The answer is no; as demonstrated in the recent Queensland Supreme Court decision of Captain v Wosomo & Anor[1].

The decision dealt with tragic circumstances involving a plaintiff (who was 14 years old at the time) who suffered catastrophic head injuries when the vehicle he was travelling in collided with a light pole in Townsville. The plaintiff was travelling as the front seat passenger of the vehicle which had been stolen by the plaintiff and three others. The driver of the vehicle was the plaintiff’s 16 year old friend.

The plaintiff commenced personal injury proceedings against the driver and the relevant CTP insurer.

The plaintiff’s legal representatives acknowledged the potential application of s45(1) of the Civil Liability Act 2003 (CLA). That section precludes civil liability in circumstances where a party was engaged in an indictable offence at the time of suffering injury. The plaintiff advanced the two following arguments in an attempt to avoid the application of s45(1):

  1. By the time of the accident, the plaintiff had withdrawn from the relevant criminal activity and therefore s45(1) did not apply; or
  2. Alternatively, if s45(1) applied, s45(2) should operate to allow the court to award damages in any event given that s45(1) was harsh and unjust in the circumstances.

The defendants rejected each of the above arguments but also advanced a separate defence, contending that the defendant driver did not in fact owe the plaintiff a duty of care. If that argument was to be accepted, s45 of the CLA would be irrelevant.

The existence of a duty of care

In considering the question of whether a duty of care was owed to the plaintiff, his Honour Justice Daubney relied on the High Court decision of Miller v Miller[2].

In Miller, the High Court traversed a number of previous decisions dealing with whether a duty of care is owed between parties engaged in a joint criminal enterprise and, in particular, the joint illegal use of a vehicle.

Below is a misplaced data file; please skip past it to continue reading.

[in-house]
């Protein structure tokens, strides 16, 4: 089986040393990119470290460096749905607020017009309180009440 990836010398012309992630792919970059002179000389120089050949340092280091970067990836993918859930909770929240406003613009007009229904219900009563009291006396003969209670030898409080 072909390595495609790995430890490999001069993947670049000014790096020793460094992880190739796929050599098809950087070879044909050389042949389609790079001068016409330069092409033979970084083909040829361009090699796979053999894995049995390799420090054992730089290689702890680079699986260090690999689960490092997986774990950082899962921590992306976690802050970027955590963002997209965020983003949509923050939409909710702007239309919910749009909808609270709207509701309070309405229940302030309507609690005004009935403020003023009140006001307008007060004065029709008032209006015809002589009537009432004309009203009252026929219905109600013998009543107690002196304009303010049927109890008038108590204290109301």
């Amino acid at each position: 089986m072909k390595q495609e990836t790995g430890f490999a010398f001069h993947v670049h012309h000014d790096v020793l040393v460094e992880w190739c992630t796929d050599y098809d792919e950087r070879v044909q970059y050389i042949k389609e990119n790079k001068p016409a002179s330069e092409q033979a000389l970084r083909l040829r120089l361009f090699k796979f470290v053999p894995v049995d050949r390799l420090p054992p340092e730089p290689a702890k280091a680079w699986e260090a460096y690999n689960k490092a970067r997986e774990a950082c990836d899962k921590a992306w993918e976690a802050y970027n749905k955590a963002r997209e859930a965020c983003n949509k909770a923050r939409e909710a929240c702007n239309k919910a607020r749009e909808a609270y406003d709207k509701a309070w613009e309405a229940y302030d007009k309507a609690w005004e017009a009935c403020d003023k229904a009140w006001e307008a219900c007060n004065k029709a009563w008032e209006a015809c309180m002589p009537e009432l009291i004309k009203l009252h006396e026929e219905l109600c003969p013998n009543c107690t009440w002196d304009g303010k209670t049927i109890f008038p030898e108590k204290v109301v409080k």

In summary, the High Court found that the simple fact two parties were engaged in a joint criminal activity is not determinative of whether a duty of care exists. However, in circumstances where a vehicle was stolen and then driven dangerously (which was a probable outcome of such an enterprise), it would be incongruous for a person complicit in stealing the vehicle to then sue the driver in damages for driving negligently.

On the authority of Miller, his Honour concluded that so long as the defendant and the plaintiff were complicit in the joint illegal enterprise of using the stolen vehicle unlawfully at the time of the accident, the plaintiff was owed no duty of care by the defendant.

Did the plaintiff withdraw from the joint legal enterprise?

On the basis of the above finding, the existence of a duty of care turned on whether or not the plaintiff had withdrawn from the joint illegal enterprise at the time of the accident.

The plaintiff contended that prior to the accident he had yelled at the defendant to slow down. The evidence on that issue was uncertain. Although the defendant appears to have been yelled at by at least one passenger prior to the accident, it was not clear which passenger/s did the yelling and what it was that they were yelling. In any event, his Honour concluded that the plaintiff demanding the defendant to slow down did not constitute the plaintiff’s withdrawal from the illegal enterprise.

Therefore, in circumstances where the plaintiff remained engaged in the illegal enterprise with the defendant at the time of the accident, his Honour concluded that no duty of care was owed to the plaintiff.

Section 45 of the CLA

His Honour went on to consider the application of s45 of the CLA (despite being irrelevant in circumstances where no duty of care was owed).

In reliance upon the finding that the plaintiff at no time withdrew from the criminal enterprise and the fact that the plaintiff’s conduct contributed to the eventual harm suffered, s45(1) was deemed to apply.

However, his Honour went on to say that had a duty of care been owed and had s45(1) applied, he would have relied on s45(2) to allow an award of damages in any event. That is because, in his Honour’s view, the operation of s45(1) was both harsh and unjust having regard for the plaintiff’s age and the severity of his injuries.

Implications for you

Although acknowledging the tragic circumstances of the case, his Honour ultimately dismissed the plaintiff’s claim on the basis that the plaintiff was not owed a duty of care by the defendant.

This case is a reminder not to overlook the first stage of establishing liability. That is, the existence of a duty of care. Although rare, there are some circumstances where the existence of a duty will be the most significant factor in determining the prospects of a claim.